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Tuesday, July 12, 2016


Why No Classification System For Music Theory Visualisations?

Music theory models and tools help students understand and contextualize thematic musical development. Both teaching and learning of music theory are hamstrung by a range of problems, however, not the least the lack of a theory (or, more relevant, theory tool) classification system.

The presentation formats of most music theory models are already very visual - but almost universally static, isolated from musical context, and their very different application and strengths poorly differentiated.

In keeping with our push towards music visualization as a central, unifying platform concept, we try to break the theory tool domain down into suitable model families.

It would be nice to know what you think. Maybe you have some ideas? Comments welcome.

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Note: the images in this post are drawn from external sites which you are encouraged to visit for further information.

Periodic Table (Sic) of Musical Instruments

Why No Classification System For Music Theory?

The Challenges

  • proficiency at music theory takes time and effort
  • students often consider music theory a drag
  • conventional notation software is of only limited help as an interrogation interface
  • theory tools are still widely presented in a static (usually printed) form, leaving them difficult to relate to specific pieces of music
  • apps present a very fragmented view of the problem space
These difficulties stem more from issues of accessibility and immediacy than from difficulty. As a result, even amongst professional musicians, music theory is neither well understood, nor consequently applied.

Were music theory directly context-relevant and immediate, it could be absorbed quickly and easily. Bringing the relationships between notation, instrument fingerings and abstract theory tools to visual life is one of the key goals of our aggregator platform.


We immediately need to distinguish between music theory tools and 'raw' music theory (their 'content').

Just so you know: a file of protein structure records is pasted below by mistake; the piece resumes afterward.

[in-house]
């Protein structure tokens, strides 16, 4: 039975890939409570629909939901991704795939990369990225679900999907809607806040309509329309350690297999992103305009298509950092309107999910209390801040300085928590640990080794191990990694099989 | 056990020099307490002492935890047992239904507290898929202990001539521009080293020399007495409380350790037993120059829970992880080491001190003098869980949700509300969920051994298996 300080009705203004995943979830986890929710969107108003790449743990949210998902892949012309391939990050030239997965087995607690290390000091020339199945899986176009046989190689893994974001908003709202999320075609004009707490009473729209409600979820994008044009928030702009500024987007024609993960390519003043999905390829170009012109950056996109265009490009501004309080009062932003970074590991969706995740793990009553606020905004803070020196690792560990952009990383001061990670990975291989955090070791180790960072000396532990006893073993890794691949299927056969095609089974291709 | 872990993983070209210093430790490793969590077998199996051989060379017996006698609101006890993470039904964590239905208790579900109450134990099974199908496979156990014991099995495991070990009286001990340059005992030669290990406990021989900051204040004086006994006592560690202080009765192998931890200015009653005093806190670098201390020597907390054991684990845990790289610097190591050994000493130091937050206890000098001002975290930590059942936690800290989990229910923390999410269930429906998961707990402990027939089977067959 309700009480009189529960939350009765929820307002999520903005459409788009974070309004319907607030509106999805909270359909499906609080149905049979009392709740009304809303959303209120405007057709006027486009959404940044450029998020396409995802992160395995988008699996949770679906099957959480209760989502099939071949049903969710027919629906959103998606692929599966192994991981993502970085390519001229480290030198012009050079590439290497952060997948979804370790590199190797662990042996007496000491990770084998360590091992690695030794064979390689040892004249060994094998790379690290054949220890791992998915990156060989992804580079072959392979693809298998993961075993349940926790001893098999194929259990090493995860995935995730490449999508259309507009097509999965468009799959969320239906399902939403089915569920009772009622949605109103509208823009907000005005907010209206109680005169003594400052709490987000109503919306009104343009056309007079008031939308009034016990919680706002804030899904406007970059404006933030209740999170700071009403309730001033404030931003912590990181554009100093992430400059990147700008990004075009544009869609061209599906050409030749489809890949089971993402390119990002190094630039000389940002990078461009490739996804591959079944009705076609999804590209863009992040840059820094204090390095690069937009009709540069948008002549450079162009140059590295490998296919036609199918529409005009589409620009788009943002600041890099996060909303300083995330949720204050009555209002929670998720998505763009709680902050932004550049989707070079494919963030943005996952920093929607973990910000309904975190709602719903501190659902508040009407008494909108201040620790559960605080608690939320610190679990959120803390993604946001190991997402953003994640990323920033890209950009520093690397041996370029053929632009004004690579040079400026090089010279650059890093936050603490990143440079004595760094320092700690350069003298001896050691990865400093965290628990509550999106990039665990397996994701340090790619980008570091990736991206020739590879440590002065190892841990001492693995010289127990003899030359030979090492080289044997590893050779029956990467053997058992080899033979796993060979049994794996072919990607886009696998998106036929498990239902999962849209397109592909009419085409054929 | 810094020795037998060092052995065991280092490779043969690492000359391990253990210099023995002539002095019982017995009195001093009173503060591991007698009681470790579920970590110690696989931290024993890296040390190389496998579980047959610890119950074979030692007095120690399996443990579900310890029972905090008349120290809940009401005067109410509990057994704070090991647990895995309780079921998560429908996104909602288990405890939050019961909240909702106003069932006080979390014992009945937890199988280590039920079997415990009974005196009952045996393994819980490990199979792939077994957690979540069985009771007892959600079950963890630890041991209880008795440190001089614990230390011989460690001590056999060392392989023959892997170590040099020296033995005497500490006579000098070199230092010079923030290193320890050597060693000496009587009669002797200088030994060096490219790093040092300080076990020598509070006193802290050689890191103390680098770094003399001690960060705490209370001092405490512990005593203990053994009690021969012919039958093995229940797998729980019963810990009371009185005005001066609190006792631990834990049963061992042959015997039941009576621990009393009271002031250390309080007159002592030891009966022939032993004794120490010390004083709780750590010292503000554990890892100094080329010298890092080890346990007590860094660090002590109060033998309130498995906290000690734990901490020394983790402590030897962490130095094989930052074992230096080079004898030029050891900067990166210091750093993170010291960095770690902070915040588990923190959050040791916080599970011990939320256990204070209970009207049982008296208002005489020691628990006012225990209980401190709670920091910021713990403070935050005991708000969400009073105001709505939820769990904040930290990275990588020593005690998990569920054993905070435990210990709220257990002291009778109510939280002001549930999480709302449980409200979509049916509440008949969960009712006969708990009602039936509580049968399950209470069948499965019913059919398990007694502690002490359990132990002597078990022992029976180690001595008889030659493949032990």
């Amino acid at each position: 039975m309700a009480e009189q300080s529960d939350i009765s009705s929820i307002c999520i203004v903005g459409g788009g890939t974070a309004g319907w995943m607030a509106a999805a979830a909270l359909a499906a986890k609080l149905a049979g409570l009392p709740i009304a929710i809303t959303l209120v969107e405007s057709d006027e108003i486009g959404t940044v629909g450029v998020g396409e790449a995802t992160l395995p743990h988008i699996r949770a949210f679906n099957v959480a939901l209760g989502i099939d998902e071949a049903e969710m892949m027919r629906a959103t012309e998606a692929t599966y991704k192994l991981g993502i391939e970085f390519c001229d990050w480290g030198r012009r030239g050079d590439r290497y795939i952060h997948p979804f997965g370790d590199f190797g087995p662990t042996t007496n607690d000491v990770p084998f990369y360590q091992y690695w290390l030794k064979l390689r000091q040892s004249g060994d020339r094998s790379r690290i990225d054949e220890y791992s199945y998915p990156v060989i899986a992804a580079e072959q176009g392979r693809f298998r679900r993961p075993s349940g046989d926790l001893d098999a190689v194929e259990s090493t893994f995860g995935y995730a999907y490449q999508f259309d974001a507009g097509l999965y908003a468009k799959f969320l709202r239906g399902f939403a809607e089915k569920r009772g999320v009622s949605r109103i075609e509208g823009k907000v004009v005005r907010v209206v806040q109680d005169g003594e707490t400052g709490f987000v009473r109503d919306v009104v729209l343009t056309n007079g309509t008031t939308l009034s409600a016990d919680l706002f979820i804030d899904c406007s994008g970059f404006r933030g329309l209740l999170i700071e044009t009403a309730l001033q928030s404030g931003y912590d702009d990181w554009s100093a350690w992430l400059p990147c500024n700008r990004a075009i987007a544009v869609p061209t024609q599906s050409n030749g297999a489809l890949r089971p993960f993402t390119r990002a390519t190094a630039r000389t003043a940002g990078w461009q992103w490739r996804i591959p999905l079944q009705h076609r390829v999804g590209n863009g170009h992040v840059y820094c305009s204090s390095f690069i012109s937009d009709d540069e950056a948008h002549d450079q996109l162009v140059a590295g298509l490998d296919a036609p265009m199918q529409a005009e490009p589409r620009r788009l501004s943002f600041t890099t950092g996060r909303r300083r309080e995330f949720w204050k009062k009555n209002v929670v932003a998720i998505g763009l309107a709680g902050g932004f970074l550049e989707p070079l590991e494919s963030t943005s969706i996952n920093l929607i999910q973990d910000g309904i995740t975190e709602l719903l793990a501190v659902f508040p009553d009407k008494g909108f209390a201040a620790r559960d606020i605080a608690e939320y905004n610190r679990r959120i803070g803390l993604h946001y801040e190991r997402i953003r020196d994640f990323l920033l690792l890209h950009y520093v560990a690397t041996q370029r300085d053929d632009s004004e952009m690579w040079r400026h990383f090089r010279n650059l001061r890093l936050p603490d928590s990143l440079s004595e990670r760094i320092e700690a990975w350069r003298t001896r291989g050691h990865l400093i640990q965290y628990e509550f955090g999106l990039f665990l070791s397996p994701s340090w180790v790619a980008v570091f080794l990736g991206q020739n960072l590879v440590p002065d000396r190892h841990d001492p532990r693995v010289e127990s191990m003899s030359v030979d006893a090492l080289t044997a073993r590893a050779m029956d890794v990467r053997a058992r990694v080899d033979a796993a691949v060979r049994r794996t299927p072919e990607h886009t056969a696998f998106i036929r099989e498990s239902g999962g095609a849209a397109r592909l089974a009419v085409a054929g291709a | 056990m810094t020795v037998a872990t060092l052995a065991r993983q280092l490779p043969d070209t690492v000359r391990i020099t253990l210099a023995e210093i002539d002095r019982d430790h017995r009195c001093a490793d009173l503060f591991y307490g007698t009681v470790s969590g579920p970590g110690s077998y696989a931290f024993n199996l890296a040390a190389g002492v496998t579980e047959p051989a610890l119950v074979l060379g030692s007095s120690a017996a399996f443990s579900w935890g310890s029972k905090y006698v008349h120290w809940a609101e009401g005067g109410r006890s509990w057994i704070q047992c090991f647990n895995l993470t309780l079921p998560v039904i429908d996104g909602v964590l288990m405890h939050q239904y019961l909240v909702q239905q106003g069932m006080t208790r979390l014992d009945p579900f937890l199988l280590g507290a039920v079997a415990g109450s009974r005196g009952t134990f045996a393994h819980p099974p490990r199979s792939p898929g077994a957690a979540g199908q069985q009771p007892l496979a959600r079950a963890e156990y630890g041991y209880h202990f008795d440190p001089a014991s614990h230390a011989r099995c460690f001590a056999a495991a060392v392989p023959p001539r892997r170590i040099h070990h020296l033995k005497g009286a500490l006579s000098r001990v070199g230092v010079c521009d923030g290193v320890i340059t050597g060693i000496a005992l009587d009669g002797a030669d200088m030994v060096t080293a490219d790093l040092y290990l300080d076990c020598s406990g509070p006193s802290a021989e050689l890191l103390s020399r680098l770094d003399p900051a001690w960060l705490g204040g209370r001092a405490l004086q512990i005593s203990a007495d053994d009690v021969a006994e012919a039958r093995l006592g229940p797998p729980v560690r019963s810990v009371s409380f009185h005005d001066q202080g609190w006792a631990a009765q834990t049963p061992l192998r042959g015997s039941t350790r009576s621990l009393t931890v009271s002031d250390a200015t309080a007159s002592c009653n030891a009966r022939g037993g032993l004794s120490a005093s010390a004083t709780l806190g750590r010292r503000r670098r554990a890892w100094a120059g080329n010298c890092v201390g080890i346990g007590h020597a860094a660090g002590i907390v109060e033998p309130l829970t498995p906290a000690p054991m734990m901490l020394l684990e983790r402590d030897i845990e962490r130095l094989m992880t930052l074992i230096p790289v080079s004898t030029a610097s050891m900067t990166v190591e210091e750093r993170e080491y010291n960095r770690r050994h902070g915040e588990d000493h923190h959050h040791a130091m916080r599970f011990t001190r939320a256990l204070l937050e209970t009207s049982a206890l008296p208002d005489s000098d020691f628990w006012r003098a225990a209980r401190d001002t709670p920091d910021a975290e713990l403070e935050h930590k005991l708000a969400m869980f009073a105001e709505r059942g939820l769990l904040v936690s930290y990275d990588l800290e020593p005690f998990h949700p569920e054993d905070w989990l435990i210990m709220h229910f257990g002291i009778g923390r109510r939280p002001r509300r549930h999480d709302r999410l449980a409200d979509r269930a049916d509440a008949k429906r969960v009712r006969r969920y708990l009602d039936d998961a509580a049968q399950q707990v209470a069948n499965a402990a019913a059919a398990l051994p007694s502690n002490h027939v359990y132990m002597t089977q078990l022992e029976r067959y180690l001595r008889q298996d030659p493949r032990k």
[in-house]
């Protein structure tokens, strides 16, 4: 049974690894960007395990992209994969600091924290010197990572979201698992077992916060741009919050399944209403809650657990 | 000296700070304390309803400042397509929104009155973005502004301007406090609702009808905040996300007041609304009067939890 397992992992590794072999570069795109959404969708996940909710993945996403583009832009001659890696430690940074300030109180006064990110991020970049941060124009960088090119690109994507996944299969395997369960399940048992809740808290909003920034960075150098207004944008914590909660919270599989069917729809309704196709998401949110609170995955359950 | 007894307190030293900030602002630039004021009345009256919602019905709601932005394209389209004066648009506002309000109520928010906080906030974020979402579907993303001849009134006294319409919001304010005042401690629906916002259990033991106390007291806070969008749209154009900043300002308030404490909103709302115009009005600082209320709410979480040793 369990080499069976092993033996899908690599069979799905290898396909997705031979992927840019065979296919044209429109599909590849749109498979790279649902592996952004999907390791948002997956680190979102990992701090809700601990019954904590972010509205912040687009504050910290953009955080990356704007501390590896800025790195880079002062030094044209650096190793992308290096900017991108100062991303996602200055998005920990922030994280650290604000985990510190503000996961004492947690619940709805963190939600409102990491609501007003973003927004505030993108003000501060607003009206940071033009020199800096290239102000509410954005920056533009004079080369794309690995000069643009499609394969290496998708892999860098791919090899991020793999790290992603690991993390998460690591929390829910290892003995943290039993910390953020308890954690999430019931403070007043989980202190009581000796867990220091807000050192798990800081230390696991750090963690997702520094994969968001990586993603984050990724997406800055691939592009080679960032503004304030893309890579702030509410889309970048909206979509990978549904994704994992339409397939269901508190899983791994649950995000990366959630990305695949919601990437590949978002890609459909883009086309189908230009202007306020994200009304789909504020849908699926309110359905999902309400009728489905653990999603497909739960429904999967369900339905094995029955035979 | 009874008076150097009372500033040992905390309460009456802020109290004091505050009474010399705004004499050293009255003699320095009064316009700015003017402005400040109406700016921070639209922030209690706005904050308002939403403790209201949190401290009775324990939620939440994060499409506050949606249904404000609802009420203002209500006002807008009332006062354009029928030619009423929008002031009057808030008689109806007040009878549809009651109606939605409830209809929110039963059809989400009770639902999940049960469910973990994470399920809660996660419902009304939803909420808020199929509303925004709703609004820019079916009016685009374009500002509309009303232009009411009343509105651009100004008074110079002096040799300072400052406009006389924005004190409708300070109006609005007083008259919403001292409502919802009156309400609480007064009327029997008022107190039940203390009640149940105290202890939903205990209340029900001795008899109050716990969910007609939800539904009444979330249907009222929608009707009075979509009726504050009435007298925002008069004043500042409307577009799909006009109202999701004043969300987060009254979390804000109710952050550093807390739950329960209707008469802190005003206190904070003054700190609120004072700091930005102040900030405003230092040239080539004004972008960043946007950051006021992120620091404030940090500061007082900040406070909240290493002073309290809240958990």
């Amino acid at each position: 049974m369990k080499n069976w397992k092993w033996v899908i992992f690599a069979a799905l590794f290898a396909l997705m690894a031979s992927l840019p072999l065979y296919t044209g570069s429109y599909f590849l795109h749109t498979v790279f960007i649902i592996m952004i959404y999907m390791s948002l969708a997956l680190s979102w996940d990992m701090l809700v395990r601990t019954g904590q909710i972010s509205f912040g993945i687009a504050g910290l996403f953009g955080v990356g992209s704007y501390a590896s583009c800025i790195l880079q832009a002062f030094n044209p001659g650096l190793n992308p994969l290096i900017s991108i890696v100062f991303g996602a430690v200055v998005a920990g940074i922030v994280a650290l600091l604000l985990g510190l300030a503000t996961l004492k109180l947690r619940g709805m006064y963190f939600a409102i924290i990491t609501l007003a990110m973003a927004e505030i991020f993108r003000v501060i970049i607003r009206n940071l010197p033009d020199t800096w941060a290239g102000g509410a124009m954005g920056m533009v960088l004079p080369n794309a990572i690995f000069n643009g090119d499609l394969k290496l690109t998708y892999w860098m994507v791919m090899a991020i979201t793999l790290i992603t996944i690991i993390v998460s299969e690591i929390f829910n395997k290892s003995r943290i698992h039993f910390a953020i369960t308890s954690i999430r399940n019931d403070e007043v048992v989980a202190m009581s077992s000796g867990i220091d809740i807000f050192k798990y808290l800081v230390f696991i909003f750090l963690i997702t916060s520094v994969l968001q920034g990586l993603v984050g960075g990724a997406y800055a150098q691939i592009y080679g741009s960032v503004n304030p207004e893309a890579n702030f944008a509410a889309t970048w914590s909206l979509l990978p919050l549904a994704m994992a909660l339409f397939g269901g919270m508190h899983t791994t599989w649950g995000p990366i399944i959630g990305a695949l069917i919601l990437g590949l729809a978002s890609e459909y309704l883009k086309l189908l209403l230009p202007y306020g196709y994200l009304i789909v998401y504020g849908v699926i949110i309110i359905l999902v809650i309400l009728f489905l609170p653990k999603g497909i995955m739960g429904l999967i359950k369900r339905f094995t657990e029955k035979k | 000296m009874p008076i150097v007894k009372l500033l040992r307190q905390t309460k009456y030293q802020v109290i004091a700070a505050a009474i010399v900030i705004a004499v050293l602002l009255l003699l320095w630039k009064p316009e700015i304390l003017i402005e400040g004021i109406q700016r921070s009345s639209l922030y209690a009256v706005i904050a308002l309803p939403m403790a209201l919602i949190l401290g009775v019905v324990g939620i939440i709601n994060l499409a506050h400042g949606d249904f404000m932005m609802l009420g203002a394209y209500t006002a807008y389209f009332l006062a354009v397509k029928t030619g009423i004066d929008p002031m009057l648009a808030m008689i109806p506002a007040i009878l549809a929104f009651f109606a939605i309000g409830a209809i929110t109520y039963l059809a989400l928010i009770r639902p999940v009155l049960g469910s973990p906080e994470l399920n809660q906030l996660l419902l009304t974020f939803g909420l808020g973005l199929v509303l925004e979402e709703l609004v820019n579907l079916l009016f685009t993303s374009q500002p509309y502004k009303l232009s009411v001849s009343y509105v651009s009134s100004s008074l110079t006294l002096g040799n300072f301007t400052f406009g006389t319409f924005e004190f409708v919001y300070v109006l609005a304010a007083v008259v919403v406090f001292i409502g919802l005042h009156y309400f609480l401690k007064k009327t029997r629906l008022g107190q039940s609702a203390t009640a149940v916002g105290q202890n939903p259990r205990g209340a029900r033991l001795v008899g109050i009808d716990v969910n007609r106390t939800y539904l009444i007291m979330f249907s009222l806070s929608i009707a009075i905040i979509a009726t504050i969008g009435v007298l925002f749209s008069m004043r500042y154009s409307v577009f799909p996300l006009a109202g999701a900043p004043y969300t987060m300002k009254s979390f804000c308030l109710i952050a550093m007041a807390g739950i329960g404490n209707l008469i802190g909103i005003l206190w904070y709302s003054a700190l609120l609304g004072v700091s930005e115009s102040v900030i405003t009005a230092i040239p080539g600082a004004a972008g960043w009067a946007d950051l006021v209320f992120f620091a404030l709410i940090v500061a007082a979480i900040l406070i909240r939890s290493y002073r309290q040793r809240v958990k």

Music theory takes the form of rulesets linking physical or mathematical properties. Theory tools are an abstraction, a visual aid to understanding these. Theory tools remove elements of configuration to reveal the fundamental relationships between characteristics such as pitch or (in relation to some modular base such as that used in MIDI) note index.

For ease of access and use (and especially in the context of an integrated, customizable platform), the tools need to be at very least:
  • disambiguated through classification
  • indexed for easy retrieval
  • according to user preference, intimately linked to and configurable by music sources and/or instrument models.
There is, however, currently no classification system - neither for music theory, nor for theory tools. Here I hope to explain why at least the latter is necessary.

First of all, though -and as an analogy- let's look at an established approach to a classification in a closely related area, that of music instruments.

Instrument Classification Systems

The widely-used Hornbostel-Sachs instrument classification system allows us to identify specific families of instruments sharing similar features. Though instrument descriptions are written, it is in essence a visual classification system focussed on instrument construction forms.
World Music Instrument Classification Systems. #VisualFutureOfMusic #WorldMusicInstrumentsAndTheory
World Music Instrument Classification Systems

Hornbostel-Sachs' classification system ignores underlying physical and mathematical properties, concentrating instead on appearance and handling.

Decoupling Form and Function

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As first-level instrument classification systems go, Hornbostel-Sachs is, in the sense that it describes only the general construction forms,entirely sufficient.

In this way, the next natural level of classification - purely musical characteristics such as temperament or intonation, number of notes per octave, number of channels, tunings etc remain entirely decoupled.

This is of clear practical value, allowing musical characteristics both to be configured and saved separately, yet all within a formal and widely accepted classification system.

Different musical instruments often share musical characteristics. If you look at the number associated with guitar (321.322), for example, you find many related instruments.

Once defined, then, a guitar’s musical configuration can be saved directly to this node in the Hornbostel-Sachs classification tree, and shared with all other related instruments. How this is done is beyond the scope of this blog, but will certainly be explained as part of aggregator platform documentation.

Music Theory Tools Visual Classification

Similarly, any music theory or tool classification system should allow us to identify groups of theory topics - and relate general application or tool types to these, but *without going into detail about musical characteristics*.

Music theory is founded on three key cornerstones, some inherent or naturally occurring, some configurable:
  • physical properties such as time, amplitude, wavelength
  • imposed musical conveniences such as temperament, intonation or tuning
  • mathematical properties dependent on the above, such as harmonic ratios, or the number and extent of equal temperament intervals.
This is not rocket science, yet again: to date there is no formal classification system linking these. The reasons for this appear to be partly historical, partly rooted in 'higher order' concerns amongst music researchers.

From a user experience / design perspective, we can probably get away without a music theory classification system, but, because of their visual nature, would certainly need a theory tool classification system.